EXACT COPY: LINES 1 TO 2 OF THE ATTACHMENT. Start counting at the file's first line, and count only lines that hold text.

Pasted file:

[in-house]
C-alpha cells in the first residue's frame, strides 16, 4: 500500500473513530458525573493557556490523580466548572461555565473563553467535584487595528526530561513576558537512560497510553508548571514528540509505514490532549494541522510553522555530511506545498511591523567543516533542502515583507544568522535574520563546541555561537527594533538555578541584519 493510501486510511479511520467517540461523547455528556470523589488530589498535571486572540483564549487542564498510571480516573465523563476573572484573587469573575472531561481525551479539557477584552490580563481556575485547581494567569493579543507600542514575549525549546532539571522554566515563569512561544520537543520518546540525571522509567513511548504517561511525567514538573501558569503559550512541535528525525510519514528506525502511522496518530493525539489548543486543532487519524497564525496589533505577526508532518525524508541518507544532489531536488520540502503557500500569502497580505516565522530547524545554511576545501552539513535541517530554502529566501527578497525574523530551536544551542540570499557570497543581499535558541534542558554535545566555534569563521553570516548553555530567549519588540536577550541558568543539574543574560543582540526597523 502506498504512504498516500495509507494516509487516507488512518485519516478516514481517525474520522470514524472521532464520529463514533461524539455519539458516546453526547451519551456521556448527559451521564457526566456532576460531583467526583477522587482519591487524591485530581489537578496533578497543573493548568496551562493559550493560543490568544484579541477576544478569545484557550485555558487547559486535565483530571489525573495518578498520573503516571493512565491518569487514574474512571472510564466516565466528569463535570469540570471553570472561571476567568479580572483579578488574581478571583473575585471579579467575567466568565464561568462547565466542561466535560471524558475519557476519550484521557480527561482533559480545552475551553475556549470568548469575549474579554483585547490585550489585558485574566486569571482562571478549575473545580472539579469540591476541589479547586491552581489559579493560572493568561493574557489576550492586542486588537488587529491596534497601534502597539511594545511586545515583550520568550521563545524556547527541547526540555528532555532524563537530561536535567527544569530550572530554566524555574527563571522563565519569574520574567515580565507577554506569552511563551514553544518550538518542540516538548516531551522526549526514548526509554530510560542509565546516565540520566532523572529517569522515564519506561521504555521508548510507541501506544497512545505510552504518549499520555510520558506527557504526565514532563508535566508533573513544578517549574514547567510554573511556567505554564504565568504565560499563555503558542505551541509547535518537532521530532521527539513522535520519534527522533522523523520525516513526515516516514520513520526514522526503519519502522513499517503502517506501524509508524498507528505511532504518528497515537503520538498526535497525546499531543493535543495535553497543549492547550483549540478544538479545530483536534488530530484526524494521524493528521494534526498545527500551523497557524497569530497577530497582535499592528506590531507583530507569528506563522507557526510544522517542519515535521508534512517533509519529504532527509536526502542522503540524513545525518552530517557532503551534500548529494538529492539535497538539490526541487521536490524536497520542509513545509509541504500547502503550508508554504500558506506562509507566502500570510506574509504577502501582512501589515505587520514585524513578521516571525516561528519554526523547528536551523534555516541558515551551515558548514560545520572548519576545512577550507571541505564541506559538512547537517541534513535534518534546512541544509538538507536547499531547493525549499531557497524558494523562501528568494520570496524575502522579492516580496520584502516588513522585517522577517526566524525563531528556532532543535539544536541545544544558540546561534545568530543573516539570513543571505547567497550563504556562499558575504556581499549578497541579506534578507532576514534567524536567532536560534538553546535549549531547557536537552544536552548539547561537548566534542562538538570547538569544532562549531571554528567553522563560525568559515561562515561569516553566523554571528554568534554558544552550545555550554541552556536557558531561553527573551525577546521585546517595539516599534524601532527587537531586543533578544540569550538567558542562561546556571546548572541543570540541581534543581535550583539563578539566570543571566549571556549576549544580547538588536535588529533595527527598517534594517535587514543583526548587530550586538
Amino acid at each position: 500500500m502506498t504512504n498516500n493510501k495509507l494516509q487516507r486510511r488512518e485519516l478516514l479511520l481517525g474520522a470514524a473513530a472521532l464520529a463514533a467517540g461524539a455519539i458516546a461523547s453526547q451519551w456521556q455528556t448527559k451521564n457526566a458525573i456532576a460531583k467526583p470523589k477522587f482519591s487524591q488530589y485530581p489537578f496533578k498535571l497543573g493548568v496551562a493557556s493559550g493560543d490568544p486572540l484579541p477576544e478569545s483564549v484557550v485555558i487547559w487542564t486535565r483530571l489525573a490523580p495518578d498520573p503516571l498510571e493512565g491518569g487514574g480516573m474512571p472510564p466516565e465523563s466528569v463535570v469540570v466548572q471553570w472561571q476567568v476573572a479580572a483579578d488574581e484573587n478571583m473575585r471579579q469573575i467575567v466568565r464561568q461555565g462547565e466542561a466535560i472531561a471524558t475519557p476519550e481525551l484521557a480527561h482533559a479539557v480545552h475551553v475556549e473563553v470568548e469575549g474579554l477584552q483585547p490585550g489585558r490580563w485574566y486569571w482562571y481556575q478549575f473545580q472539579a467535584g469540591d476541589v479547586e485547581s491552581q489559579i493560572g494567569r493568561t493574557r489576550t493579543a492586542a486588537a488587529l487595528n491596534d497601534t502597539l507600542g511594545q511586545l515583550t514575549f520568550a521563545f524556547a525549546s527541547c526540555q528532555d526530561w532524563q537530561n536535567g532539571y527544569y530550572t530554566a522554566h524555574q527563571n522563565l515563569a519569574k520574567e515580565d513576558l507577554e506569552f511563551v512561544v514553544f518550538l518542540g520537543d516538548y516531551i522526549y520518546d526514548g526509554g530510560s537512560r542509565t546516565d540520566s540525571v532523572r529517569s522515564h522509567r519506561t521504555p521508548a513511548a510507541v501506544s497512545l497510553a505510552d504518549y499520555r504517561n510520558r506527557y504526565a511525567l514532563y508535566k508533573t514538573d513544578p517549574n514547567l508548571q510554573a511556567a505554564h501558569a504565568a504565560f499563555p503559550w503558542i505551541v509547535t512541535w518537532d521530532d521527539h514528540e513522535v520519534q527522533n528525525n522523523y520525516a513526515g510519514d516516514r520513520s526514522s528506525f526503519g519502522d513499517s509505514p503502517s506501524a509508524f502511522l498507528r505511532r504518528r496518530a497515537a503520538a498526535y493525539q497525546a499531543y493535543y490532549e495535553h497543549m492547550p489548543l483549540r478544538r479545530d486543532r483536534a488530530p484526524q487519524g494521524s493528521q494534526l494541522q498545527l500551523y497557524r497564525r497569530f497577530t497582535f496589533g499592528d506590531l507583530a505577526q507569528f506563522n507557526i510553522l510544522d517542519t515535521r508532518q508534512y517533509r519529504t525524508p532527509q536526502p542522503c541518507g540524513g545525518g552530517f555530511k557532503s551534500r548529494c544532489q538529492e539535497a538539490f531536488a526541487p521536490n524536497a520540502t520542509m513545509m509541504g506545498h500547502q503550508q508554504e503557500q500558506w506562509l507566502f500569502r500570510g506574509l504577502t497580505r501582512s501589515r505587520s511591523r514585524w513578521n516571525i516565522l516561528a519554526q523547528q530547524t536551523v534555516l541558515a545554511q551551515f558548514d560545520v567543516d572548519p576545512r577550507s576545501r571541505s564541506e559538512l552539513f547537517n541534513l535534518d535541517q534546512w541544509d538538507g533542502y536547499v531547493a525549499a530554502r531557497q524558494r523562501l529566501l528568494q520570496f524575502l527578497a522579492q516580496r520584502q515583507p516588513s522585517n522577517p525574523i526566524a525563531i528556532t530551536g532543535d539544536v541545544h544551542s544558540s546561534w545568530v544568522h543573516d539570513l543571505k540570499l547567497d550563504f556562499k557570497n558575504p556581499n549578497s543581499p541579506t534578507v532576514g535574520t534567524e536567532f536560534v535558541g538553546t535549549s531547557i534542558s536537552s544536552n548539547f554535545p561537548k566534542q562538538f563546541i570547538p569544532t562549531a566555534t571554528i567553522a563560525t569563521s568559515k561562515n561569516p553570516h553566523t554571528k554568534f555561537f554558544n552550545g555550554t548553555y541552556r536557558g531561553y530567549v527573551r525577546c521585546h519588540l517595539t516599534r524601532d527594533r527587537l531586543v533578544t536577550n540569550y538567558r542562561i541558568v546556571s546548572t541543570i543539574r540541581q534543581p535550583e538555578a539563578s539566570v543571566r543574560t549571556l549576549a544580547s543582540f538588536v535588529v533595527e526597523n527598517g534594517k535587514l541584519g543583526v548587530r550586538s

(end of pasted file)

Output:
[in-house]
C-alpha cells in the first residue's frame, strides 16, 4: 500500500473513530458525573493557556490523580466548572461555565473563553467535584487595528526530561513576558537512560497510553508548571514528540509505514490532549494541522510553522555530511506545498511591523567543516533542502515583507544568522535574520563546541555561537527594533538555578541584519 493510501486510511479511520467517540461523547455528556470523589488530589498535571486572540483564549487542564498510571480516573465523563476573572484573587469573575472531561481525551479539557477584552490580563481556575485547581494567569493579543507600542514575549525549546532539571522554566515563569512561544520537543520518546540525571522509567513511548504517561511525567514538573501558569503559550512541535528525525510519514528506525502511522496518530493525539489548543486543532487519524497564525496589533505577526508532518525524508541518507544532489531536488520540502503557500500569502497580505516565522530547524545554511576545501552539513535541517530554502529566501527578497525574523530551536544551542540570499557570497543581499535558541534542558554535545566555534569563521553570516548553555530567549519588540536577550541558568543539574543574560543582540526597523 502506498504512504498516500495509507494516509487516507488512518485519516478516514481517525474520522470514524472521532464520529463514533461524539455519539458516546453526547451519551456521556448527559451521564457526566456532576460531583467526583477522587482519591487524591485530581489537578496533578497543573493548568496551562493559550493560543490568544484579541477576544478569545484557550485555558487547559486535565483530571489525573495518578498520573503516571493512565491518569487514574474512571472510564466516565466528569463535570469540570471553570472561571476567568479580572483579578488574581478571583473575585471579579467575567466568565464561568462547565466542561466535560471524558475519557476519550484521557480527561482533559480545552475551553475556549470568548469575549474579554483585547490585550489585558485574566486569571482562571478549575473545580472539579469540591476541589479547586491552581489559579493560572493568561493574557489576550492586542486588537488587529491596534497601534502597539511594545511586545515583550520568550521563545524556547527541547526540555528532555532524563537530561536535567527544569530550572530554566524555574527563571522563565519569574520574567515580565507577554506569552511563551514553544518550538518542540516538548516531551522526549526514548526509554530510560542509565546516565540520566532523572529517569522515564519506561521504555521508548510507541501506544497512545505510552504518549499520555510520558506527557504526565514532563508535566508533573513544578517549574514547567510554573511556567505554564504565568504565560499563555503558542505551541509547535518537532521530532521527539513522535520519534527522533522523523520525516513526515516516514520513520526514522526503519519502522513499517503502517506501524509508524498507528505511532504518528497515537503520538498526535497525546499531543493535543495535553497543549492547550483549540478544538479545530483536534488530530484526524494521524493528521494534526498545527500551523497557524497569530497577530497582535499592528506590531507583530507569528506563522507557526510544522517542519515535521508534512517533509519529504532527509536526502542522503540524513545525518552530517557532503551534500548529494538529492539535497538539490526541487521536490524536497520542509513545509509541504500547502503550508508554504500558506506562509507566502500570510506574509504577502501582512501589515505587520514585524513578521516571525516561528519554526523547528536551523534555516541558515551551515558548514560545520572548519576545512577550507571541505564541506559538512547537517541534513535534518534546512541544509538538507536547499531547493525549499531557497524558494523562501528568494520570496524575502522579492516580496520584502516588513522585517522577517526566524525563531528556532532543535539544536541545544544558540546561534545568530543573516539570513543571505547567497550563504556562499558575504556581499549578497541579506534578507532576514534567524536567532536560534538553546535549549531547557536537552544536552548539547561537548566534542562538538570547538569544532562549531571554528567553522563560525568559515561562515561569516553566523554571528554568534554558544552550545555550554541552556536557558531561553527573551525577546521585546517595539516599534524601532527587537531586543533578544540569550538567558542562561546556571546548572541543570540541581534543581535550583539563578539566570543571566549571556549576549544580547538588536535588529533595527527598517534594517535587514543583526548587530550586538